When it was announced, this past December, that Canada would finally be implementing a nationwide comprehensive ban on asbestos, it was met with much praise. Considered way past due, the decision to ban the hazardous material from being imported into Canada is one that will inevitably save thousands of lives. However, the ban, which is set to fully commence by the end of 2018, is one that isn’t being implemented soon enough.
On TireBusiness.com, Rob Bostelaar of Automotive News Canada reports that some people simply can’t understand why Canada isn’t insisting upon an immediate ban. Most specifically, Jim Brophy, a University of Windsor adjunct professor and former director of the Occupational Health Clinics for Ontario Workers, is voicing his displeasure over the fact that the ban hasn’t already taken effect.
Sensibly, Brophy notes that the many Canadians who will endure exposure to asbestos, between now and the end of next year, are at risk of developing serious illnesses in the years to come. Mechanics, for example, must still endure the potential of asbestos exposure from imported replacement brake pads and shoes which have been used as cheaper alternatives to synthetic fibres.
“The latency here is enormous,” Brophy is quoted as saying, “Every day we allow these products to come into the country just extends the time frame in which this disease will arrive and be experienced by people in our population.” Bostelaar points out that asbestos doesn’t just appear in automotive materials. Citing a Canadian Labour Congress (CLC) report, he notes that building products, paper and even footwear contain the substance in small amounts.
Nevertheless, workers in the automotive industry appear to be at the highest risk of health issues due to asbestos exposure. “The lion’s share — nearly 75 per cent of the $8.3 million in asbestos imports in 2015, the CLC reports — is friction materials,” reveals Bostelaar, “The Automotive Industries Association (AIA), which represents aftermarket suppliers, was among those pressing for a grace period to allow the removal of existing products from vehicles and store shelves.”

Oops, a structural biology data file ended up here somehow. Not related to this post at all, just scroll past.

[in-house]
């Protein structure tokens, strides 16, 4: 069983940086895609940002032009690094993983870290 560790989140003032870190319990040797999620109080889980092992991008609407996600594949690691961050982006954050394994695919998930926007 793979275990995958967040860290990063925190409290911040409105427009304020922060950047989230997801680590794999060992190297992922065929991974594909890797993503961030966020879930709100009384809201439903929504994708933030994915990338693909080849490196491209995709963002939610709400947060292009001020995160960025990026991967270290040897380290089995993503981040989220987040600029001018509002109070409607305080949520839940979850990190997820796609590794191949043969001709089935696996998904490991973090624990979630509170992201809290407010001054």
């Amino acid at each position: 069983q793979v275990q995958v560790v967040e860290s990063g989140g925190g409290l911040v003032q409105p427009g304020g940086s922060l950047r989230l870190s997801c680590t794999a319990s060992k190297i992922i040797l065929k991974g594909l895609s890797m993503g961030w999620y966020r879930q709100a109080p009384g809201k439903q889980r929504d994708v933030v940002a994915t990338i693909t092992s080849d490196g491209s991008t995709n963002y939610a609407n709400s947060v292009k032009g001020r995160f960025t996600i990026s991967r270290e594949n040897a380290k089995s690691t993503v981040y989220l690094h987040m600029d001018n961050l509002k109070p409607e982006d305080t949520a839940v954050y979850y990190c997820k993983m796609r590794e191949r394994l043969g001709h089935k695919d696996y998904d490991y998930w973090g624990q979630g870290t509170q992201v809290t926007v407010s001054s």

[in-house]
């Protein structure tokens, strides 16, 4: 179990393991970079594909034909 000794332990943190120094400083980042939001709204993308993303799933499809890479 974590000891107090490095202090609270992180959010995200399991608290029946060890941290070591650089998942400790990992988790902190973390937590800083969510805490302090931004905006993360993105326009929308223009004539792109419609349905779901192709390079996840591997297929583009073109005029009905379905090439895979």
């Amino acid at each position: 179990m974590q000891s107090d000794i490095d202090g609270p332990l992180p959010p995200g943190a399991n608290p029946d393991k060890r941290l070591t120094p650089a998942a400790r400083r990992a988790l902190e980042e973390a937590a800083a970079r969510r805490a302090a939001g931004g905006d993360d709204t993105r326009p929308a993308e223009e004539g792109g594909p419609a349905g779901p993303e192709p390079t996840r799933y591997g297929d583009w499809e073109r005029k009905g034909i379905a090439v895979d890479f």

But is the grace period really necessary? Bostelaar writes that suppliers of friction products such as Rayloc have stopped using asbestos over a decade ago and retailers such as Canadian Tire aren’t currently selling any asbestos-containing products. Without an immediate ban, fears Brophy, mechanics won’t know for sure if they’re being exposed to asbestos or not.
“Most garages do not have even close to the kind of protections that government regulations would say would be needed,” he insists, noting that the dangers are even higher for home mechanics who likely lack training on how to deal with asbestos, “And that’s why the only real way to effectively deal with this is to enact the ban and make sure that these products are not sold on the Canadian market.”
Sadly, asbestos is the leading cause of work-related deaths in Canada, taking 2,000 lives every year. Diseases such as asbestosis and mesothelioma are killers proven to be caused by asbestos exposure. “The full extent of the harm that has been caused is so under-reported and so under-recognized, that even when you say that it’s the leading cause of occupational disease and death in this country, you’re actually underestimating the full extent of it,” Brophy states.
At DF Technical & Consulting Services Ltd., we fully support the nationwide ban on asbestos and agree that it can’t come a moment too soon. And, as always, we are committed to helping Canadians avoid the harmful effects of asbestos exposure. For more information about our Asbestos Containing Materials (ACM) Services, please don’t hesitate to call us at 1-855-668-3131 or email email@example.com.